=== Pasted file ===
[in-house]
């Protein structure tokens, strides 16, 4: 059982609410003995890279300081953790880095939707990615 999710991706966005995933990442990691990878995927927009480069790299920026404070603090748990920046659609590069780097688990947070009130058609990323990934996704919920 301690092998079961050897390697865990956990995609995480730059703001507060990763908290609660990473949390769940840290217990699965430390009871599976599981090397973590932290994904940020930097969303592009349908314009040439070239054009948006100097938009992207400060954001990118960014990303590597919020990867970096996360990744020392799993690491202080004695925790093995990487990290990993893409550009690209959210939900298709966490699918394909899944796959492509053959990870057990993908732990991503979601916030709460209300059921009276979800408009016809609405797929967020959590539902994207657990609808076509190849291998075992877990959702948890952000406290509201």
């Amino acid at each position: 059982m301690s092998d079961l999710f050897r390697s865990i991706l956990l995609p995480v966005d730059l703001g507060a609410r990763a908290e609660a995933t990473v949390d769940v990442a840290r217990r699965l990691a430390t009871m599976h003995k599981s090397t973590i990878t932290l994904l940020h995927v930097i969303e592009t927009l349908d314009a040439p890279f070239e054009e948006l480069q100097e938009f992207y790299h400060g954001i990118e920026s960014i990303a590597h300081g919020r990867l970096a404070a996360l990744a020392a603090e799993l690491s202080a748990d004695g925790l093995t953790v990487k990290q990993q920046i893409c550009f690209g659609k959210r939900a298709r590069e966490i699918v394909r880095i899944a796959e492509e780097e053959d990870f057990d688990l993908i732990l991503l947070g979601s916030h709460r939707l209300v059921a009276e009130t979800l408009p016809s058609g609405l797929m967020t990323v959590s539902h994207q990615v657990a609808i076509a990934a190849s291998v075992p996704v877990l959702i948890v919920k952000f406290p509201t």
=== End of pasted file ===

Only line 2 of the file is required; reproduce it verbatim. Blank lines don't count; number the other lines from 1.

């Protein structure tokens, strides 16, 4: 059982609410003995890279300081953790880095939707990615 999710991706966005995933990442990691990878995927927009480069790299920026404070603090748990920046659609590069780097688990947070009130058609990323990934996704919920 301690092998079961050897390697865990956990995609995480730059703001507060990763908290609660990473949390769940840290217990699965430390009871599976599981090397973590932290994904940020930097969303592009349908314009040439070239054009948006100097938009992207400060954001990118960014990303590597919020990867970096996360990744020392799993690491202080004695925790093995990487990290990993893409550009690209959210939900298709966490699918394909899944796959492509053959990870057990993908732990991503979601916030709460209300059921009276979800408009016809609405797929967020959590539902994207657990609808076509190849291998075992877990959702948890952000406290509201």